Same-sex marriage judge draws all three ‘religious freedom’ lawsuits

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The federal judge who struck down Mississippi’s ban on gay marriage last year is now overseeing all three suits challenging the state’s controversial “religious freedom” law.

Attorney Oliver Diaz (left), executive director of the ACLU Mississippi Jennifer Riley-Collins, and plaintiffs Nykolas Alford and Stephen Thomas announcing a lawsuit against the state of Mississippi on the constitutionality of HB1523.

Gabriel Austin, Mississippi Today.

Attorney Oliver Diaz (left), executive director of the ACLU Mississippi Jennifer Riley-Collins, and plaintiffs Nykolas Alford and Stephen Thomas announcing a lawsuit against the state of Mississippi on the constitutionality of HB1523.

On Friday, the federal court reassigned lawsuits from the American Civil Liberties Union and the Mississippi Center for Justice to Judge Carlton Reeves. Reeves was already overseeing a lawsuit from the Campaign for Southern Equality, which is challenging House Bill 1523 by filing a motion to reopen the gay marriage case Reeves ruled on last year.

Although Reeves’s passionate ruling overturning the gay marriage ban earned him national headlines and a reputation as a champion for gay rights, the decision to assign all three lawsuits to him was most likely administrative, according to several attorneys familiar with the lawsuits.

“I hold the naïve belief that judges do their best to follow the law, given the facts in front of them, so I am unwilling to ascribe outcome from one federal judge to another,” said Matt Steffey, a constitutional law expert and Mississippi College of Law professor.

“It makes no sense to have three judges researching the same issue; that’s not a great use of judicial resources.”

Gov. Phil Bryant signed the “religious freedom” law last month. In it, the state singles out three religious beliefs as worthy of protection: that marriage is between one man and one woman; that people should not have sex outside such marriages; and that a person’s gender is set at birth. The law protects from litigation anyone who refuses services to gays, lesbians and transgender individuals because of these beliefs.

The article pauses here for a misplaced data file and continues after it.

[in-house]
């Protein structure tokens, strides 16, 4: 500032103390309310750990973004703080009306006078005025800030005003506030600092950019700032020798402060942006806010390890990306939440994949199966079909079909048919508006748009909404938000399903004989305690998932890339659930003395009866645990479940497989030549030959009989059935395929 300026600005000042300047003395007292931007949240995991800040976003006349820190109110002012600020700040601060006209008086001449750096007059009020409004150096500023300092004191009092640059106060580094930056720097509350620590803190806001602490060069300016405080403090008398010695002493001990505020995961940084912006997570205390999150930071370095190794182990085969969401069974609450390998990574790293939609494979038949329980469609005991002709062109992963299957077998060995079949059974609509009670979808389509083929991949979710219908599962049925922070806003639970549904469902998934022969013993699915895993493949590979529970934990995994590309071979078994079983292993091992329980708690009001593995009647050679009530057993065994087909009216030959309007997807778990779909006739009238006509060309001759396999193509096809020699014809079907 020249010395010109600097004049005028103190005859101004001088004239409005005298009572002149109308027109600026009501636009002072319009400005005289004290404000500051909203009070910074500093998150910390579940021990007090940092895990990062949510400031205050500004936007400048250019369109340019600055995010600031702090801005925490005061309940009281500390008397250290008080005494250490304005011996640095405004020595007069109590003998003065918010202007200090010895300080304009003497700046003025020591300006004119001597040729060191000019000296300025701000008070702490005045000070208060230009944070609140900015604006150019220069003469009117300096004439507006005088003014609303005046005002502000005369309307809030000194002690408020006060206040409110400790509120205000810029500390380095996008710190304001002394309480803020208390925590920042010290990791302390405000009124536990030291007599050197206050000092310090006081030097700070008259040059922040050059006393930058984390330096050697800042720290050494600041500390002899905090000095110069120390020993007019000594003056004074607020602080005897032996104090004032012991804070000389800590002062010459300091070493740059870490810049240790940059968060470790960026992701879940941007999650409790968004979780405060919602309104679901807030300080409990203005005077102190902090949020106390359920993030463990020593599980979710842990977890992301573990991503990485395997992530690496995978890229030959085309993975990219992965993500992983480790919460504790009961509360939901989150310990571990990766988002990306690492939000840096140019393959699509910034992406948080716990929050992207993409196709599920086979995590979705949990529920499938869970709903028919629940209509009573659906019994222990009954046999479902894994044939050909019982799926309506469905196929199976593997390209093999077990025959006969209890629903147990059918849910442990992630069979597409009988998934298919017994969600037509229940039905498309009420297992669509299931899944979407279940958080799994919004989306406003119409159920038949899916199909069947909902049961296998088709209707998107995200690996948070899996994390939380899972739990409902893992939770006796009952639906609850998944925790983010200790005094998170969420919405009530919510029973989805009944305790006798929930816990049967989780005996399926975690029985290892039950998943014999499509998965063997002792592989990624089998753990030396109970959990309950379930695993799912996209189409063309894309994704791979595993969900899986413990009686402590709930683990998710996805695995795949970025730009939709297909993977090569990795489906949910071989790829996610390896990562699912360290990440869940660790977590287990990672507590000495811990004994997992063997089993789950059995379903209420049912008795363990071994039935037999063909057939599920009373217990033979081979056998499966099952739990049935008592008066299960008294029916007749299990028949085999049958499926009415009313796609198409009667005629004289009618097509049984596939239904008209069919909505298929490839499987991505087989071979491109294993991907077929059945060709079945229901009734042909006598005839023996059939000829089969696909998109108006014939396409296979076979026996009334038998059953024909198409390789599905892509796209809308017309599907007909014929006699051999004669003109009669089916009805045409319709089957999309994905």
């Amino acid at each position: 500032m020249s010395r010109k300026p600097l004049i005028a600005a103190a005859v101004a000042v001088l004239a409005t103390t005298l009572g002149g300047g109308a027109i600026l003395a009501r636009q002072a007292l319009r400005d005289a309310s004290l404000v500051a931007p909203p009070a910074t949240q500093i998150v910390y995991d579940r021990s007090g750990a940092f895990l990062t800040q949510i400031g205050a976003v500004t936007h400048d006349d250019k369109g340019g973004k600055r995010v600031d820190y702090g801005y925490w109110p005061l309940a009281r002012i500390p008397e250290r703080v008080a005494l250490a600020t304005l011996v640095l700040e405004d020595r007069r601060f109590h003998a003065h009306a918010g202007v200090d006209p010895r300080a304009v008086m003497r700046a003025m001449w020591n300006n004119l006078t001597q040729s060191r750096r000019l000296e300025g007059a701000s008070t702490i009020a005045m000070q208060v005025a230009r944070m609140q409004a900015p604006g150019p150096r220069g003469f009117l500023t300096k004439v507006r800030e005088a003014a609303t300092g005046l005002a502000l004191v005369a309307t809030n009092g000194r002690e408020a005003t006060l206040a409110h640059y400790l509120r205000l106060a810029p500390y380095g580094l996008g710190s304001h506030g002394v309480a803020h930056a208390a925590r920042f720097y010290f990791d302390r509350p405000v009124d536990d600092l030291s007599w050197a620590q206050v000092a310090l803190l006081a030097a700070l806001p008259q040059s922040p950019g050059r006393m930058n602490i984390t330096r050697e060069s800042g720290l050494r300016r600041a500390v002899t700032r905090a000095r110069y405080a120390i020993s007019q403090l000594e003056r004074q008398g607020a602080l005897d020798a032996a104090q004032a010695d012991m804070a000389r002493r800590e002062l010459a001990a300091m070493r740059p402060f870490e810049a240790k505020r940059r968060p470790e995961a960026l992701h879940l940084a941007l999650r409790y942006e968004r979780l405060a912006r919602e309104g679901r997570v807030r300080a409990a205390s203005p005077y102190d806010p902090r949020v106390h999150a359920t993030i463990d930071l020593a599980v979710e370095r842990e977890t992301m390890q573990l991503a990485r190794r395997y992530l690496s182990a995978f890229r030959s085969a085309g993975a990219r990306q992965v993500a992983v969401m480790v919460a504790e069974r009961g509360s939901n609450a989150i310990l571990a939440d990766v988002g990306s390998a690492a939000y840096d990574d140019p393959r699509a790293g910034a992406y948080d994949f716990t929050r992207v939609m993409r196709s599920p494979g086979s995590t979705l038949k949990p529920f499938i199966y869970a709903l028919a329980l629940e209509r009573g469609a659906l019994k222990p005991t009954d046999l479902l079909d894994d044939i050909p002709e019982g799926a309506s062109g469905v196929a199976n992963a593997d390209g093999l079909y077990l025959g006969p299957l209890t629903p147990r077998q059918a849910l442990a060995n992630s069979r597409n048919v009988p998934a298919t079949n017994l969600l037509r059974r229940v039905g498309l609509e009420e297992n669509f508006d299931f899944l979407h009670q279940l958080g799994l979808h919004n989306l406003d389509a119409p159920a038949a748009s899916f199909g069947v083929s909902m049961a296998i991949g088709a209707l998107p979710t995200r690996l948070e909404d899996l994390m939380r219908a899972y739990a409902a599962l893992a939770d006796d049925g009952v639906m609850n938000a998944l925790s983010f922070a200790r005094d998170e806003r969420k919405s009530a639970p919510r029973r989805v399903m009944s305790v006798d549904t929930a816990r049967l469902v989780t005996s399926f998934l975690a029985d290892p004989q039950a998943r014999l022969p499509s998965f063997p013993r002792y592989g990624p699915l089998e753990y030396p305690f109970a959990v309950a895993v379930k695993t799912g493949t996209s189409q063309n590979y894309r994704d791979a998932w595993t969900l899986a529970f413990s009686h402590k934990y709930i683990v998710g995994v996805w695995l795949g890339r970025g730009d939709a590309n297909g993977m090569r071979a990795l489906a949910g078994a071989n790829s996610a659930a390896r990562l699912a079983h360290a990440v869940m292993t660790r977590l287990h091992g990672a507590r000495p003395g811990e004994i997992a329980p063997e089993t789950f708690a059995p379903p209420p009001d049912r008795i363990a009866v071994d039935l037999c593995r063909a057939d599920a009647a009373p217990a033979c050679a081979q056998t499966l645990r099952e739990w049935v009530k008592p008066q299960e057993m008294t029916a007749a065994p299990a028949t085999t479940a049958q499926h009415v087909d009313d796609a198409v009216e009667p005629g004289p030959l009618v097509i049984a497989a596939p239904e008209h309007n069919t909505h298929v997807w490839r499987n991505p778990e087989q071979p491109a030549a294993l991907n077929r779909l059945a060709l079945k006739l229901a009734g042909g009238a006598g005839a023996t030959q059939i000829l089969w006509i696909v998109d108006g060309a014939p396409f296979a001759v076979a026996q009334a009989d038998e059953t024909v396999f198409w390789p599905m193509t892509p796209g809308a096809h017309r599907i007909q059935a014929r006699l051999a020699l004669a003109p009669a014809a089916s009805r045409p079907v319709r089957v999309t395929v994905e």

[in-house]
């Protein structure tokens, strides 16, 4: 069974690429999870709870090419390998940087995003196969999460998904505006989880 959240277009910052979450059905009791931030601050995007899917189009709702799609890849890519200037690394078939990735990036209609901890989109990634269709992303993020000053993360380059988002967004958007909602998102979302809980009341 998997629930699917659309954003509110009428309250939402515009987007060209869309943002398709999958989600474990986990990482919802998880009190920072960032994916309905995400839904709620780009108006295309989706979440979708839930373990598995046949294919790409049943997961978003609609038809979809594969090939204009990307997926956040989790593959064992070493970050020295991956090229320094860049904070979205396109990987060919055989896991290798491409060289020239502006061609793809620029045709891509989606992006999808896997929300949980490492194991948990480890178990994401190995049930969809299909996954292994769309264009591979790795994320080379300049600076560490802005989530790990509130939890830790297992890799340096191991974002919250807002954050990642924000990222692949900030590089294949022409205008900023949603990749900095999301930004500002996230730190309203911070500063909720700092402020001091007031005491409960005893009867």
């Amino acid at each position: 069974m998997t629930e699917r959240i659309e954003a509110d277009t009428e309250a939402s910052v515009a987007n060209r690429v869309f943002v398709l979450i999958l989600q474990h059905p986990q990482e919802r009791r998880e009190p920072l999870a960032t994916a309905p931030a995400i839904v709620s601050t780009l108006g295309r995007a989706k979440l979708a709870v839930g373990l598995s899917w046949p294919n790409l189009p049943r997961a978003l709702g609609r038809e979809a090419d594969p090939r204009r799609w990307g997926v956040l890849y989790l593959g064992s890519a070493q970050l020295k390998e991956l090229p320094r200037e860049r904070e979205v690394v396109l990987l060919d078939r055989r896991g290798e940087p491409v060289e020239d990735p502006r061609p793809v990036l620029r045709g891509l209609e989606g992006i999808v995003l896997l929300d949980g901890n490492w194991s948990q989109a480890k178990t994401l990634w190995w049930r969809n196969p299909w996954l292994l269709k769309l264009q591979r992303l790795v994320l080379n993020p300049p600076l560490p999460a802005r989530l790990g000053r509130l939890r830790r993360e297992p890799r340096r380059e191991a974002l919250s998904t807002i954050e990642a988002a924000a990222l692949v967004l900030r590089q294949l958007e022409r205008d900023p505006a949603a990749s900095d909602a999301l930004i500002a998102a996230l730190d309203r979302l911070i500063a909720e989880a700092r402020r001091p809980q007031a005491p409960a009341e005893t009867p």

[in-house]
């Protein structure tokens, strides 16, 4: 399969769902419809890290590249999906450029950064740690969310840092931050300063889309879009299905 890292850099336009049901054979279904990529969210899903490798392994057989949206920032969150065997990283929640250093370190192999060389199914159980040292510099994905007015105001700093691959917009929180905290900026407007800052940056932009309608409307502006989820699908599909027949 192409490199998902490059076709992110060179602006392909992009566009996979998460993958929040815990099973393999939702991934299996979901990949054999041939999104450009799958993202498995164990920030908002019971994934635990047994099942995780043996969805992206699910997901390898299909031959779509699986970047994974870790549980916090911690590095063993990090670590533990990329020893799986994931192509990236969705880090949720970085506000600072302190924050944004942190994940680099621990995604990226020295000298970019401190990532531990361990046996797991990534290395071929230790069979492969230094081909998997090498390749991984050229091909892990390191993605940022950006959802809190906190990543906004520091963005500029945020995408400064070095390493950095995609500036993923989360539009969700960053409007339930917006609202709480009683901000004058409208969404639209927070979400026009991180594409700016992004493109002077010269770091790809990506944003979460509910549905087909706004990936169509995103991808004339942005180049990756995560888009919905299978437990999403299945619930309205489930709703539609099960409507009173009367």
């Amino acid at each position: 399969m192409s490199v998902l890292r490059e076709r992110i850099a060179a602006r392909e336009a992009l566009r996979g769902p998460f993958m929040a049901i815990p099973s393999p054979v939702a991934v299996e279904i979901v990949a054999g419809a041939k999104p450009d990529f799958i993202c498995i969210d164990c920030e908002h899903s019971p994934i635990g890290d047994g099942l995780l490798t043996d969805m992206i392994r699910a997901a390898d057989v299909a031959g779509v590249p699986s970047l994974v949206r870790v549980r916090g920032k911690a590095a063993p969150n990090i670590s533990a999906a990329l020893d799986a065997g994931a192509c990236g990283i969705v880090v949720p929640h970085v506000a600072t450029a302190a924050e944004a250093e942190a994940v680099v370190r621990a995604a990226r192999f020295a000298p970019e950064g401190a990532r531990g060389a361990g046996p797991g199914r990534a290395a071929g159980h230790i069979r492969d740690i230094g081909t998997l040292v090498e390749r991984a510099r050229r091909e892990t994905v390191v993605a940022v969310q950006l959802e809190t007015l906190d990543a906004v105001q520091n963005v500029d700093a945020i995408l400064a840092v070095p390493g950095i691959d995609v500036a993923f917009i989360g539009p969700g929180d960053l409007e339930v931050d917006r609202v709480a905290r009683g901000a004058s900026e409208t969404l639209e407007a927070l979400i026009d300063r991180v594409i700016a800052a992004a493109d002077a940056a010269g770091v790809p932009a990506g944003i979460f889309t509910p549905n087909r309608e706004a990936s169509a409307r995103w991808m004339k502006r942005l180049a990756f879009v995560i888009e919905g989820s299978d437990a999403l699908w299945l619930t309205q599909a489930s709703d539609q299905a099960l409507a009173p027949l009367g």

Although Reeves’s past ruling on the gay marriage case likely did not influence the court’s decision to send the remaining two cases to him, Steffi said that his experience with the case probably did.

“Transferring all the cases to a judge who is at least familiar with at least some of the issues involved ought to enhance the efficiency, so that judge may have a head start in understanding some of the applicable law and it may allow matters to proceed quickly and uniformly to the decision.”

The question of uniformity was key to reassigning the cases, according to Rob McDuff, co-counsel of the Mississippi Center for Justice lawsuit.  When multiple cases challenge the same law, they’re often transferred to the same judge, so decisions don’t contradict each other. Three different lawsuits in front of three different judges mean a chance for three different outcomes.

“All of the judges who drew these cases are good judges. I assume they all agreed because Reeves already had familiarity with the issue from having presided over the marriage case; it made sense for him to hear all of the 1523 challenges,” McDuff said.

Originally the ACLU’s lawsuit was with Judge Daniel Jordan, and the Mississippi Center for Justice suit was with Judge Tom Lee.

Also, the court traditionally sends similar cases to the judge overseeing the oldest case, according to McDuff. Although the ACLU filed its lawsuit one day before the Campaign for Southern Equality, its motion is based on the gay marriage suit filed in 2014.

Sending the lawsuits to the same judge can also speed up the timeline. Both the ACLU and the Mississippi Center for Justice are asking for an injunction to prevent the law from going into effect on July 1.

“I think the process is going to move fairly quickly now,” McDuff said. “I expect the judge to hold a hearing sometime this month, and I expect we’ll have a ruling by July 1.”